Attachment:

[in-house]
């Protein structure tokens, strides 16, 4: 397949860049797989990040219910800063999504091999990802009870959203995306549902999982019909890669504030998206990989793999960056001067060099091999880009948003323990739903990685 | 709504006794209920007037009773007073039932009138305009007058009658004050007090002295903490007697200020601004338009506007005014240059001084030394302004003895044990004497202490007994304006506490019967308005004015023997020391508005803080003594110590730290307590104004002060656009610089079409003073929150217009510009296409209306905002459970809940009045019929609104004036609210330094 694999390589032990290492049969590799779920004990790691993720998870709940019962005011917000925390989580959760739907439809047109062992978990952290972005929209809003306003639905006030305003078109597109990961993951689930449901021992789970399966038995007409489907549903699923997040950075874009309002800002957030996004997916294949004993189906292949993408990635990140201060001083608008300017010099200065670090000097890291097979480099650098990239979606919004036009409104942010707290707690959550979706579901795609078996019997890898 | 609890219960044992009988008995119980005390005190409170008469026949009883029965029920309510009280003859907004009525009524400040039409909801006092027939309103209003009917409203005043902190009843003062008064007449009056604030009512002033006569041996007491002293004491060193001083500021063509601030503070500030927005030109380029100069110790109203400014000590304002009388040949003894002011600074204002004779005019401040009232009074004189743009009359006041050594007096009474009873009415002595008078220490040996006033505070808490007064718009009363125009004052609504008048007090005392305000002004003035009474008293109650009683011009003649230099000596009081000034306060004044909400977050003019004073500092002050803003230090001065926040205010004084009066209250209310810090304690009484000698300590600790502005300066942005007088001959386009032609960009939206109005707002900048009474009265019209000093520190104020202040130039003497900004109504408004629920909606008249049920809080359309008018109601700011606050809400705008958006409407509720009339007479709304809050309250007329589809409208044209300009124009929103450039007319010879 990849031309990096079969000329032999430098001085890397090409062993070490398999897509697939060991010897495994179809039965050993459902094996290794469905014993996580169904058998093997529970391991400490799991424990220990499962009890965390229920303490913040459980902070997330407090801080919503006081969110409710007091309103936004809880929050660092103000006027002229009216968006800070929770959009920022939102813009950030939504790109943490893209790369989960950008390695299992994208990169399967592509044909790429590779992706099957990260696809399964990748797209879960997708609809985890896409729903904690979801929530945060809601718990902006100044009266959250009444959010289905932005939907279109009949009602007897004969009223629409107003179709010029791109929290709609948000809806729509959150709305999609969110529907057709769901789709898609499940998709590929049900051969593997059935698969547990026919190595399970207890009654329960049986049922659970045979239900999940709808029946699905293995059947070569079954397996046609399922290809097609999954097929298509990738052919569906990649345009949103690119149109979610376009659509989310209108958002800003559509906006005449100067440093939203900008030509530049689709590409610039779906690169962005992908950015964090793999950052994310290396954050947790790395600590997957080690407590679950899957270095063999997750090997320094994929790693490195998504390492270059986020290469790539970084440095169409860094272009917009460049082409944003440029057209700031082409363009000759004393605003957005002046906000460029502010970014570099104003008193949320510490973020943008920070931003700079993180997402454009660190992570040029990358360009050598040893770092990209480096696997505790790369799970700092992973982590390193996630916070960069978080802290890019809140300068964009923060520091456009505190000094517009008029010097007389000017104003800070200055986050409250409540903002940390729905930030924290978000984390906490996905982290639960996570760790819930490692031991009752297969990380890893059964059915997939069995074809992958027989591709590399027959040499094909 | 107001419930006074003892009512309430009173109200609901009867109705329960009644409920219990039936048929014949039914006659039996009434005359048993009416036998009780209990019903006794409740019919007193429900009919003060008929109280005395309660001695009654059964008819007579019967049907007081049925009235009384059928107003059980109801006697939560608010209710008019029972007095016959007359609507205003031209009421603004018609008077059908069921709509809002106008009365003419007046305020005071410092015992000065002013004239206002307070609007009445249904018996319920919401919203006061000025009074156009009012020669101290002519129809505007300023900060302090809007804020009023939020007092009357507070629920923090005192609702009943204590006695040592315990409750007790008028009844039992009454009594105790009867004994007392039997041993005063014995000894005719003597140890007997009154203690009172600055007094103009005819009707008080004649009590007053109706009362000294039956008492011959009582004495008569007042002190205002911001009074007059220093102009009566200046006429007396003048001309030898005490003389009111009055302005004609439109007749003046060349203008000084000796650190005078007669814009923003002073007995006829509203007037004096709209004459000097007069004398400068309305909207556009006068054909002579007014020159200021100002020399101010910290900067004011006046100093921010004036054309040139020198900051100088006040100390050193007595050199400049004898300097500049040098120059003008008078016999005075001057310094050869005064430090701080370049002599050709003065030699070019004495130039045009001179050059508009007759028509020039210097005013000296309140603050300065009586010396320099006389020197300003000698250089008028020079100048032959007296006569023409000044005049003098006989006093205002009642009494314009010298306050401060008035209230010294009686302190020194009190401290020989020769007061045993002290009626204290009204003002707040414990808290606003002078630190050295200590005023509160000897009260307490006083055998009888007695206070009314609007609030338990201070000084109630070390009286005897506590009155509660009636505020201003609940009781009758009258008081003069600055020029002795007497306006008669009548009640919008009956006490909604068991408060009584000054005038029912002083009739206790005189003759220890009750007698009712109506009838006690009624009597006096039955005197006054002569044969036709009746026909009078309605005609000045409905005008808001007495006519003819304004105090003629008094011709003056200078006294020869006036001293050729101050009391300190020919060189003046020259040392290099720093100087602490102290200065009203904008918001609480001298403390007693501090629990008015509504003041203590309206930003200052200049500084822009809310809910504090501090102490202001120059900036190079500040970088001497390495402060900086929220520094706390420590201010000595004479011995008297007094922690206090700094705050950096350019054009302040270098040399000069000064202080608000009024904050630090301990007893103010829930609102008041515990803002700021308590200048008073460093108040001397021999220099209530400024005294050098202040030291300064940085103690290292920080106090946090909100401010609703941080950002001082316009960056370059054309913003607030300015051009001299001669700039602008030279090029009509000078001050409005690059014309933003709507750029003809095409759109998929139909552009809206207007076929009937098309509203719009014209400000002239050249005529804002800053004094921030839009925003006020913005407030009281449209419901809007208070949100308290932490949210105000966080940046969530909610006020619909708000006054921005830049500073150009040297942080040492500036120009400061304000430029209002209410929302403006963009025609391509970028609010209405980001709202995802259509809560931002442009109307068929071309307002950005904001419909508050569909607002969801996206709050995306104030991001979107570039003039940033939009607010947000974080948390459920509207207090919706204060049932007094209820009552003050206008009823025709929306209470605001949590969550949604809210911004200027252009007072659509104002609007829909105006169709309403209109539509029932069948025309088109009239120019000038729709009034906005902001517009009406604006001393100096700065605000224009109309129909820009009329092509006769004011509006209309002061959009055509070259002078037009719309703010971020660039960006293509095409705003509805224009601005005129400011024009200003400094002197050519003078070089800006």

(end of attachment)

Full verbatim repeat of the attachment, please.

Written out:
[in-house]
């Protein structure tokens, strides 16, 4: 397949860049797989990040219910800063999504091999990802009870959203995306549902999982019909890669504030998206990989793999960056001067060099091999880009948003323990739903990685 | 709504006794209920007037009773007073039932009138305009007058009658004050007090002295903490007697200020601004338009506007005014240059001084030394302004003895044990004497202490007994304006506490019967308005004015023997020391508005803080003594110590730290307590104004002060656009610089079409003073929150217009510009296409209306905002459970809940009045019929609104004036609210330094 694999390589032990290492049969590799779920004990790691993720998870709940019962005011917000925390989580959760739907439809047109062992978990952290972005929209809003306003639905006030305003078109597109990961993951689930449901021992789970399966038995007409489907549903699923997040950075874009309002800002957030996004997916294949004993189906292949993408990635990140201060001083608008300017010099200065670090000097890291097979480099650098990239979606919004036009409104942010707290707690959550979706579901795609078996019997890898 | 609890219960044992009988008995119980005390005190409170008469026949009883029965029920309510009280003859907004009525009524400040039409909801006092027939309103209003009917409203005043902190009843003062008064007449009056604030009512002033006569041996007491002293004491060193001083500021063509601030503070500030927005030109380029100069110790109203400014000590304002009388040949003894002011600074204002004779005019401040009232009074004189743009009359006041050594007096009474009873009415002595008078220490040996006033505070808490007064718009009363125009004052609504008048007090005392305000002004003035009474008293109650009683011009003649230099000596009081000034306060004044909400977050003019004073500092002050803003230090001065926040205010004084009066209250209310810090304690009484000698300590600790502005300066942005007088001959386009032609960009939206109005707002900048009474009265019209000093520190104020202040130039003497900004109504408004629920909606008249049920809080359309008018109601700011606050809400705008958006409407509720009339007479709304809050309250007329589809409208044209300009124009929103450039007319010879 990849031309990096079969000329032999430098001085890397090409062993070490398999897509697939060991010897495994179809039965050993459902094996290794469905014993996580169904058998093997529970391991400490799991424990220990499962009890965390229920303490913040459980902070997330407090801080919503006081969110409710007091309103936004809880929050660092103000006027002229009216968006800070929770959009920022939102813009950030939504790109943490893209790369989960950008390695299992994208990169399967592509044909790429590779992706099957990260696809399964990748797209879960997708609809985890896409729903904690979801929530945060809601718990902006100044009266959250009444959010289905932005939907279109009949009602007897004969009223629409107003179709010029791109929290709609948000809806729509959150709305999609969110529907057709769901789709898609499940998709590929049900051969593997059935698969547990026919190595399970207890009654329960049986049922659970045979239900999940709808029946699905293995059947070569079954397996046609399922290809097609999954097929298509990738052919569906990649345009949103690119149109979610376009659509989310209108958002800003559509906006005449100067440093939203900008030509530049689709590409610039779906690169962005992908950015964090793999950052994310290396954050947790790395600590997957080690407590679950899957270095063999997750090997320094994929790693490195998504390492270059986020290469790539970084440095169409860094272009917009460049082409944003440029057209700031082409363009000759004393605003957005002046906000460029502010970014570099104003008193949320510490973020943008920070931003700079993180997402454009660190992570040029990358360009050598040893770092990209480096696997505790790369799970700092992973982590390193996630916070960069978080802290890019809140300068964009923060520091456009505190000094517009008029010097007389000017104003800070200055986050409250409540903002940390729905930030924290978000984390906490996905982290639960996570760790819930490692031991009752297969990380890893059964059915997939069995074809992958027989591709590399027959040499094909 | 107001419930006074003892009512309430009173109200609901009867109705329960009644409920219990039936048929014949039914006659039996009434005359048993009416036998009780209990019903006794409740019919007193429900009919003060008929109280005395309660001695009654059964008819007579019967049907007081049925009235009384059928107003059980109801006697939560608010209710008019029972007095016959007359609507205003031209009421603004018609008077059908069921709509809002106008009365003419007046305020005071410092015992000065002013004239206002307070609007009445249904018996319920919401919203006061000025009074156009009012020669101290002519129809505007300023900060302090809007804020009023939020007092009357507070629920923090005192609702009943204590006695040592315990409750007790008028009844039992009454009594105790009867004994007392039997041993005063014995000894005719003597140890007997009154203690009172600055007094103009005819009707008080004649009590007053109706009362000294039956008492011959009582004495008569007042002190205002911001009074007059220093102009009566200046006429007396003048001309030898005490003389009111009055302005004609439109007749003046060349203008000084000796650190005078007669814009923003002073007995006829509203007037004096709209004459000097007069004398400068309305909207556009006068054909002579007014020159200021100002020399101010910290900067004011006046100093921010004036054309040139020198900051100088006040100390050193007595050199400049004898300097500049040098120059003008008078016999005075001057310094050869005064430090701080370049002599050709003065030699070019004495130039045009001179050059508009007759028509020039210097005013000296309140603050300065009586010396320099006389020197300003000698250089008028020079100048032959007296006569023409000044005049003098006989006093205002009642009494314009010298306050401060008035209230010294009686302190020194009190401290020989020769007061045993002290009626204290009204003002707040414990808290606003002078630190050295200590005023509160000897009260307490006083055998009888007695206070009314609007609030338990201070000084109630070390009286005897506590009155509660009636505020201003609940009781009758009258008081003069600055020029002795007497306006008669009548009640919008009956006490909604068991408060009584000054005038029912002083009739206790005189003759220890009750007698009712109506009838006690009624009597006096039955005197006054002569044969036709009746026909009078309605005609000045409905005008808001007495006519003819304004105090003629008094011709003056200078006294020869006036001293050729101050009391300190020919060189003046020259040392290099720093100087602490102290200065009203904008918001609480001298403390007693501090629990008015509504003041203590309206930003200052200049500084822009809310809910504090501090102490202001120059900036190079500040970088001497390495402060900086929220520094706390420590201010000595004479011995008297007094922690206090700094705050950096350019054009302040270098040399000069000064202080608000009024904050630090301990007893103010829930609102008041515990803002700021308590200048008073460093108040001397021999220099209530400024005294050098202040030291300064940085103690290292920080106090946090909100401010609703941080950002001082316009960056370059054309913003607030300015051009001299001669700039602008030279090029009509000078001050409005690059014309933003709507750029003809095409759109998929139909552009809206207007076929009937098309509203719009014209400000002239050249005529804002800053004094921030839009925003006020913005407030009281449209419901809007208070949100308290932490949210105000966080940046969530909610006020619909708000006054921005830049500073150009040297942080040492500036120009400061304000430029209002209410929302403006963009025609391509970028609010209405980001709202995802259509809560931002442009109307068929071309307002950005904001419909508050569909607002969801996206709050995306104030991001979107570039003039940033939009607010947000974080948390459920509207207090919706204060049932007094209820009552003050206008009823025709929306209470605001949590969550949604809210911004200027252009007072659509104002609007829909105006169709309403209109539509029932069948025309088109009239120019000038729709009034906005902001517009009406604006001393100096700065605000224009109309129909820009009329092509006769004011509006209309002061959009055509070259002078037009719309703010971020660039960006293509095409705003509805224009601005005129400011024009200003400094002197050519003078070089800006």